I’m dimly aware of a truck passing along the road below me. Cracking one eye, I see the dark of night has given way to the grayness of early morning. I glance at my bedside clock and think how cozy and warm I am, how delightful my mattress feels, and how cool it will seem when I slide out of bed.
One thought leads to another and soon my current writing project is running through my mind. I let my thoughts wander over events I plan to write about, focusing on details as vividly as possible. As I rewind my mental video to zoom in on a specific scene, I realize the advantage of replaying the scene. I can go back again and again until I’m satisfied that I’ve attended to every available detail.
Suddenly I’m struck by the fact that some of these details are things I failed to notice at the time of the actual event. I have the advantage all these years later of moving around the scene, considering it from a dozen different angles, pre-writing until I get the story just right. I’m finding elements that were filed in memory below my level of awareness at the time. I continue to lie there, thinking of my story, what I want to include and what I want to leave out.
Words slide unbidden through my mind, offering their services as transfer agents to carry the image I hold so vividly into the minds of my readers. I select one here, another there, and the story begins transforming itself from pictures to words.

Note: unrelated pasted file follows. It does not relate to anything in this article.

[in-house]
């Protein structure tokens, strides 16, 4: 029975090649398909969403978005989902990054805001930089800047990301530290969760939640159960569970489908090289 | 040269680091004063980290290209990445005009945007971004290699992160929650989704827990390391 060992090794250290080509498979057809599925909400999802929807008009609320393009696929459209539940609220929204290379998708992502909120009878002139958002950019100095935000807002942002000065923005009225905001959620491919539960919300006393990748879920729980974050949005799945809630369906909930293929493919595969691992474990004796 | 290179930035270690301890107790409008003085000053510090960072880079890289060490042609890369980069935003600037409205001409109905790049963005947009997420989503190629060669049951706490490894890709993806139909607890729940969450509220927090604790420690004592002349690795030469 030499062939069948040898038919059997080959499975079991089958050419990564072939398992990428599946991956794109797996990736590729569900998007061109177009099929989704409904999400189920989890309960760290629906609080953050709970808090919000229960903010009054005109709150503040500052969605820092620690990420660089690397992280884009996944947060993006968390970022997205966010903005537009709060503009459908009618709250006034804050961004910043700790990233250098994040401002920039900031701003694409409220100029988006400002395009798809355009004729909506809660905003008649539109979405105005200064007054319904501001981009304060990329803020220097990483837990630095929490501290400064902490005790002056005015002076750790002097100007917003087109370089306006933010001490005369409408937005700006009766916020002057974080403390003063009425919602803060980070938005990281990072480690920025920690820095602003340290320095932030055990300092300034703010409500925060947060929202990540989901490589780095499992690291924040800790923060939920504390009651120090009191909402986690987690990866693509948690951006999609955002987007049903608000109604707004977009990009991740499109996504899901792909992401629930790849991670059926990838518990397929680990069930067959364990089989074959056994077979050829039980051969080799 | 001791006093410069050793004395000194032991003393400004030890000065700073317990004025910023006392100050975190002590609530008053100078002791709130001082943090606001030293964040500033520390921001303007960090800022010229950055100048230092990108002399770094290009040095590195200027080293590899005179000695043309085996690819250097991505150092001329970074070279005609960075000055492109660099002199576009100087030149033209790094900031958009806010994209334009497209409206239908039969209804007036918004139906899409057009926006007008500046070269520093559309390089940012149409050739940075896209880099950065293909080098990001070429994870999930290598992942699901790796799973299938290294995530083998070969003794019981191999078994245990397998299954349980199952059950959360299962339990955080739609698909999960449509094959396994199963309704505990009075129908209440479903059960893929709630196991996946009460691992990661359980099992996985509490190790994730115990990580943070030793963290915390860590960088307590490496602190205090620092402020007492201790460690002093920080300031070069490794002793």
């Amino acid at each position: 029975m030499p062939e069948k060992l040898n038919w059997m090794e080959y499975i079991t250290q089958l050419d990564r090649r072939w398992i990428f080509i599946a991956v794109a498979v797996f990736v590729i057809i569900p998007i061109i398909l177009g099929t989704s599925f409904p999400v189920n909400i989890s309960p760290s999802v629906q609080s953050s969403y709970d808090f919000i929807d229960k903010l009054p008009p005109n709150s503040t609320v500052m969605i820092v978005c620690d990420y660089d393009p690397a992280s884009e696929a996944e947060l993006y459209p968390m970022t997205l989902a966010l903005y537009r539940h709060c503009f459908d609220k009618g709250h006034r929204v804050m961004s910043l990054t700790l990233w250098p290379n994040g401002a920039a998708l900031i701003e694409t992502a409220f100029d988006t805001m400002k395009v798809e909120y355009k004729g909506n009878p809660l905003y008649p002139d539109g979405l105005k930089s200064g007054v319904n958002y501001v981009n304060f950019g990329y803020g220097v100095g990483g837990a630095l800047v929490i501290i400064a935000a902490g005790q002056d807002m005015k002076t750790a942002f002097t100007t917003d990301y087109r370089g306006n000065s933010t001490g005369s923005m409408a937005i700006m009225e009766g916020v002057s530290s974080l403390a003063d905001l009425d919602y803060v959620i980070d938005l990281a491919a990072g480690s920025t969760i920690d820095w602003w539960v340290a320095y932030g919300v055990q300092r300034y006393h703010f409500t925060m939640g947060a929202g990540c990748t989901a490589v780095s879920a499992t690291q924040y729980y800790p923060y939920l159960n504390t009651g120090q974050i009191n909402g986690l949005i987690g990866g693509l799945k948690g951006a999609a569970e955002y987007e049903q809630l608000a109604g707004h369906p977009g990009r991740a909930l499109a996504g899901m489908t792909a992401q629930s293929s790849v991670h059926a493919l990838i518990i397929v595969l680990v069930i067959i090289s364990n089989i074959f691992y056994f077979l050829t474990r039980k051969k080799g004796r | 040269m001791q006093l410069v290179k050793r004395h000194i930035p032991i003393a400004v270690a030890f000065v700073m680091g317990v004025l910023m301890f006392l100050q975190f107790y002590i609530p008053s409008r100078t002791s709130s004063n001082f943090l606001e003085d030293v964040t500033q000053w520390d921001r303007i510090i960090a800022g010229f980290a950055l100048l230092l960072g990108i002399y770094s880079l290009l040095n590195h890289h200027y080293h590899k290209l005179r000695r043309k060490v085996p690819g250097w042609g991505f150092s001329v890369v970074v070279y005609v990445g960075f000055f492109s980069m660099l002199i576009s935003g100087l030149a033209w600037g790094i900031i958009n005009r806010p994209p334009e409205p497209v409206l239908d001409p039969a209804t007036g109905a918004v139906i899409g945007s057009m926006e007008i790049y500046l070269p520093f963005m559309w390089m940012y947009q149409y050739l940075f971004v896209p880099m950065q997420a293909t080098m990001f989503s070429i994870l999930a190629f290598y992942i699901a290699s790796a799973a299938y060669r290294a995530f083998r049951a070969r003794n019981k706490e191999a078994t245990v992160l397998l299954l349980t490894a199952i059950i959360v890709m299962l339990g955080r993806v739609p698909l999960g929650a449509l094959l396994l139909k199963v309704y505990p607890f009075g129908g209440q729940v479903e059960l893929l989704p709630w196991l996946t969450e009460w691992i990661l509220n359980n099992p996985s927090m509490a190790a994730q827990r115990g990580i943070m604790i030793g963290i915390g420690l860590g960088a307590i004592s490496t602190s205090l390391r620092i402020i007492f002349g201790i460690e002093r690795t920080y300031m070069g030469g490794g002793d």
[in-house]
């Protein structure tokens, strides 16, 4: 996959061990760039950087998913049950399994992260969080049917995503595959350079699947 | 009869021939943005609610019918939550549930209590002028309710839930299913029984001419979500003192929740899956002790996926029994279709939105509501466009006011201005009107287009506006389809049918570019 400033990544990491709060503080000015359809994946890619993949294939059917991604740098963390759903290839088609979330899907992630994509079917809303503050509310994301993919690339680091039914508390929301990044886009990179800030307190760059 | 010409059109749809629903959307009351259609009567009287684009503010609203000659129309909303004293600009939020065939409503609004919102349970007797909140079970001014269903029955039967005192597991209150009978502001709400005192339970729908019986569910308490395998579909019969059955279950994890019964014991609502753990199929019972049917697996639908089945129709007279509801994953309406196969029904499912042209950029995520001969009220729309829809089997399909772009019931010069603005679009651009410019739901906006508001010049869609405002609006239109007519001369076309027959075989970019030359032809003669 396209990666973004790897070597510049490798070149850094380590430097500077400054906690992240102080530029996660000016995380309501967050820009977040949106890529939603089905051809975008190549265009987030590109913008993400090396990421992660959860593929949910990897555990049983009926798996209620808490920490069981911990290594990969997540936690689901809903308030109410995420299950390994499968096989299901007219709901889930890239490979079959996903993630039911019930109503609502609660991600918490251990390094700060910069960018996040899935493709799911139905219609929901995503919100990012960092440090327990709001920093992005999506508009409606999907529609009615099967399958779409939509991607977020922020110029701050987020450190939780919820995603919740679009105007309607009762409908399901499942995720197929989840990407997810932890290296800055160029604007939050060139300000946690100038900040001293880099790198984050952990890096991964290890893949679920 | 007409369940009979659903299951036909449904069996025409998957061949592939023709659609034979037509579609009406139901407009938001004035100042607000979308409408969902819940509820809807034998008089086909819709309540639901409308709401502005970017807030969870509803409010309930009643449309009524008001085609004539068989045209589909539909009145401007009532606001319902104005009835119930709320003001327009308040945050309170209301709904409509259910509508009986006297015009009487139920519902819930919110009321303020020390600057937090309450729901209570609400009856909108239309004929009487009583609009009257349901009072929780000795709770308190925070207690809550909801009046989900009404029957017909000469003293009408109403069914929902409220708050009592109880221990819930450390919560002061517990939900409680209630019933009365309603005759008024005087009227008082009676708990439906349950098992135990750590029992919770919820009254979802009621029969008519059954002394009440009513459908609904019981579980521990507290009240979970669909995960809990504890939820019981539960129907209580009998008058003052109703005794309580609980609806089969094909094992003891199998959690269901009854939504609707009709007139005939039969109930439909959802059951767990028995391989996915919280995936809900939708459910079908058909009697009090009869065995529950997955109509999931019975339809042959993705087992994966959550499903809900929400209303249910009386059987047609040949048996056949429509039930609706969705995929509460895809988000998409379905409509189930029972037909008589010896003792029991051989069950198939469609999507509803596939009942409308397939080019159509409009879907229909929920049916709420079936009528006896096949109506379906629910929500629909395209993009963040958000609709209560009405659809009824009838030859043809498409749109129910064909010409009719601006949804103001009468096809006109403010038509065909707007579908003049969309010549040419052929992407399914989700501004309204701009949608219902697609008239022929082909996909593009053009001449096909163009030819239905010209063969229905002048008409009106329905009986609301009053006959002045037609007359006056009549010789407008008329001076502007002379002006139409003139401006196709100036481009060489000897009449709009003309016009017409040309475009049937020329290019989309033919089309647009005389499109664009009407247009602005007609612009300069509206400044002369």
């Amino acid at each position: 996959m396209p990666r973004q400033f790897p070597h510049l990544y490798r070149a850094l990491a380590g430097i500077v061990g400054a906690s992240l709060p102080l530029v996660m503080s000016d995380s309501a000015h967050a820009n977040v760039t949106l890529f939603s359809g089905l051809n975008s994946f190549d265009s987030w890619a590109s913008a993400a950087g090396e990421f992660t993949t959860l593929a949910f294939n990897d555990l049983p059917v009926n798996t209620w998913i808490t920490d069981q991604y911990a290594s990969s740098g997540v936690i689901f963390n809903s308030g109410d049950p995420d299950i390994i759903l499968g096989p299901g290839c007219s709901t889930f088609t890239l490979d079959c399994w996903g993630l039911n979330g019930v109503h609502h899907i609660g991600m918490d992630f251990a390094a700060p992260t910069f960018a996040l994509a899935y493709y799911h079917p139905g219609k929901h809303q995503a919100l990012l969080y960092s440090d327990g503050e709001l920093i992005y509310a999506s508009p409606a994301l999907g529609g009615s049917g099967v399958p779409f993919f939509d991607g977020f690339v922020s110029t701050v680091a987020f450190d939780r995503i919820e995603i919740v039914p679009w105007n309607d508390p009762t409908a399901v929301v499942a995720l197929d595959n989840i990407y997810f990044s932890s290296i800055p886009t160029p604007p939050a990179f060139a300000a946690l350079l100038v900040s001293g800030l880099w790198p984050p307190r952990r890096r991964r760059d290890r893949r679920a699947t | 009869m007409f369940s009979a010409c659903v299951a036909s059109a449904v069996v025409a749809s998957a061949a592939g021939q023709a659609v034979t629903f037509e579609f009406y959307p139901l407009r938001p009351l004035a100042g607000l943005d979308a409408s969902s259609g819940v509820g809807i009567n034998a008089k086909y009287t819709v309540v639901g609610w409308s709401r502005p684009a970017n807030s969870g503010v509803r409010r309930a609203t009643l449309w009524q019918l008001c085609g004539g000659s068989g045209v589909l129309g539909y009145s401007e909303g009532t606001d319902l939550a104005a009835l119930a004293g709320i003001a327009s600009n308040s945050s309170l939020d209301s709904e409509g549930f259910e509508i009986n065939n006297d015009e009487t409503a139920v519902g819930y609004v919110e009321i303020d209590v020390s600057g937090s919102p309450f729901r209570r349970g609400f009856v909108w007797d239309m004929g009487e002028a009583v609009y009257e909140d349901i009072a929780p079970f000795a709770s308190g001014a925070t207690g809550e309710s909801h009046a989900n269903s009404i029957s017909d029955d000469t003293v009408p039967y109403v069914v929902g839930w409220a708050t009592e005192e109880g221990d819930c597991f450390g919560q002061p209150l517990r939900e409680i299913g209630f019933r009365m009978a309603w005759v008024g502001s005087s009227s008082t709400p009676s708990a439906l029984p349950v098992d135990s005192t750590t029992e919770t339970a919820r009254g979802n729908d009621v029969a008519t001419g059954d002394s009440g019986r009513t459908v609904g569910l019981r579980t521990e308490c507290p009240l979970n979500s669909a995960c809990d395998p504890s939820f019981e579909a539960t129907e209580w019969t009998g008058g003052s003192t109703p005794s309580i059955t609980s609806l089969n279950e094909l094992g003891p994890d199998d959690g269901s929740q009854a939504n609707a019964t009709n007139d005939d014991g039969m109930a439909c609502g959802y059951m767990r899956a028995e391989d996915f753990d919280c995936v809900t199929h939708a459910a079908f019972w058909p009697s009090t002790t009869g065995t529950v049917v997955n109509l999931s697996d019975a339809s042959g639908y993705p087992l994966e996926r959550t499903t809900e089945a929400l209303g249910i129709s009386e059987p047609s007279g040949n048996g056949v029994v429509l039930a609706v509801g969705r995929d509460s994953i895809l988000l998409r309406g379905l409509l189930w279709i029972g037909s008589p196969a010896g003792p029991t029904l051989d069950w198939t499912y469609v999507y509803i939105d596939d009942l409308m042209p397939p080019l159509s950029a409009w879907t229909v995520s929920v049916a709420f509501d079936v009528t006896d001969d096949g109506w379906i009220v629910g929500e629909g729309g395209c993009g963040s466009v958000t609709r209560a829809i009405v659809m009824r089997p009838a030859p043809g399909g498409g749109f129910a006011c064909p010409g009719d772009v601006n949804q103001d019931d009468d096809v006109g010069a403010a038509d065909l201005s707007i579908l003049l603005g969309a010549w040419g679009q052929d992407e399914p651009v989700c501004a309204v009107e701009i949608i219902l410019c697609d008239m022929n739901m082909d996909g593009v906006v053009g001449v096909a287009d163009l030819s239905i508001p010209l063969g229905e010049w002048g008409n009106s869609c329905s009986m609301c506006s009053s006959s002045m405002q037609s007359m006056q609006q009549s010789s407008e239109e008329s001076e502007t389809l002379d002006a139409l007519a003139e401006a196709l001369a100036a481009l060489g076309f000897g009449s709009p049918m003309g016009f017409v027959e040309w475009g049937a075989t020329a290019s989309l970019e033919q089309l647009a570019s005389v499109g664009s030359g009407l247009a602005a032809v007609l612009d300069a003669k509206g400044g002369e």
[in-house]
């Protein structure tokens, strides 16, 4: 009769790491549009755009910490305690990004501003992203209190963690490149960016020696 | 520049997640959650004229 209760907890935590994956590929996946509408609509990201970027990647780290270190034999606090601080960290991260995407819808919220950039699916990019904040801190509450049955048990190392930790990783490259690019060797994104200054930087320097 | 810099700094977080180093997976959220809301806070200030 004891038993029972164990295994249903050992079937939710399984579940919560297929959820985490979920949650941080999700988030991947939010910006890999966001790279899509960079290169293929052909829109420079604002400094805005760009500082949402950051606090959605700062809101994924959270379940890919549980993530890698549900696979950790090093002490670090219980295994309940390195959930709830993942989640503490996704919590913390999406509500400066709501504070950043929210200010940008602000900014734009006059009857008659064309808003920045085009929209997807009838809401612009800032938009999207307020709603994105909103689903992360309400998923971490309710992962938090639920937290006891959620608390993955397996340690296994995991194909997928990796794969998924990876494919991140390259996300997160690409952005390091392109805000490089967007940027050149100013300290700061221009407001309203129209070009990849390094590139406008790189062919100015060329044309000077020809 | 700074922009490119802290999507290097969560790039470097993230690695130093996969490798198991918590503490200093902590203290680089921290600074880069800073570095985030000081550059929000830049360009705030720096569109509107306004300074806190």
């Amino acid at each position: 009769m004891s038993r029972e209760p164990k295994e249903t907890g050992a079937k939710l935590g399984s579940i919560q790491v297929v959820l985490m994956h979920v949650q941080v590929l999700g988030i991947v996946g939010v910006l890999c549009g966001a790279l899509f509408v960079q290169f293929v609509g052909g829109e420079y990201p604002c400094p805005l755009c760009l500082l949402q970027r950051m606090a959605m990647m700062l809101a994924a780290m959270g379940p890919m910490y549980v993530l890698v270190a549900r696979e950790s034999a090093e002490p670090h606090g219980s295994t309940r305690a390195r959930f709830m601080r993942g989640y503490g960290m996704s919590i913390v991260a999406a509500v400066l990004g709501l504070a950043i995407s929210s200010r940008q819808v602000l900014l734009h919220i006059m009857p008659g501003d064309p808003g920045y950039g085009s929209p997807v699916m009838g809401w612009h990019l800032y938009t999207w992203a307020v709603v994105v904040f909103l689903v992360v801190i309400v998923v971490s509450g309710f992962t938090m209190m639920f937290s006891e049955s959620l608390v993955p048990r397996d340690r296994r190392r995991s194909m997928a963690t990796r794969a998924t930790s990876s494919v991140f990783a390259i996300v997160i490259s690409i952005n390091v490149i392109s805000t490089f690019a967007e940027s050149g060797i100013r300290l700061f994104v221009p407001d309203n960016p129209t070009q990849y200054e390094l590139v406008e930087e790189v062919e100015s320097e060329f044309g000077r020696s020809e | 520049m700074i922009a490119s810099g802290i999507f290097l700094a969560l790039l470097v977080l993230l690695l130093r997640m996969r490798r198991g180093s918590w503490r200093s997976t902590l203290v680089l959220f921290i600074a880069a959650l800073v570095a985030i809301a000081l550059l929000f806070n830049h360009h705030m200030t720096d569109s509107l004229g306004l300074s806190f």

Now I’m ready to rise. I feel restless in bed, knowing that if I don’t reach my keyboard soon, all this good stuff will evaporate. It has a reliable shelf life of mere minutes. Yes, it’s definitely time to get up and write. Some mornings I’ll stop to make coffee before heading down to my computer. This morning I go straight to my desk, resisting the temptation to check my e-mail, which would probably distract me one way or another for nearly an hour. I open a new document and begin to write. The story flows forth quickly, with few hesitations or pauses.
I don’t wake up with a story in mind just every day. Not every story gushes out in this particular way, only the magical ones. But however they occur to me and whenever I write them, as words take shape, I use this same pre-writing visualization process. That engages my right brain, the part that notices colors, forms and feelings, nudging it into sync with my left brain, the logical part that gets the facts and relationships right.
Some days when I wake up without a specific story in mind, I’ll deliberately set my thoughts to wander until I find one, because that’s such a delightful way to think them through and an energizing way to begin the day. Maybe tomorrow you’ll wake up early enough to dawdle in your cozy bed, writing in your head before your fingers hit the keyboard or pick up a pen. Try it, you’ll like it!
Sharon Lippincott, aka Ritergal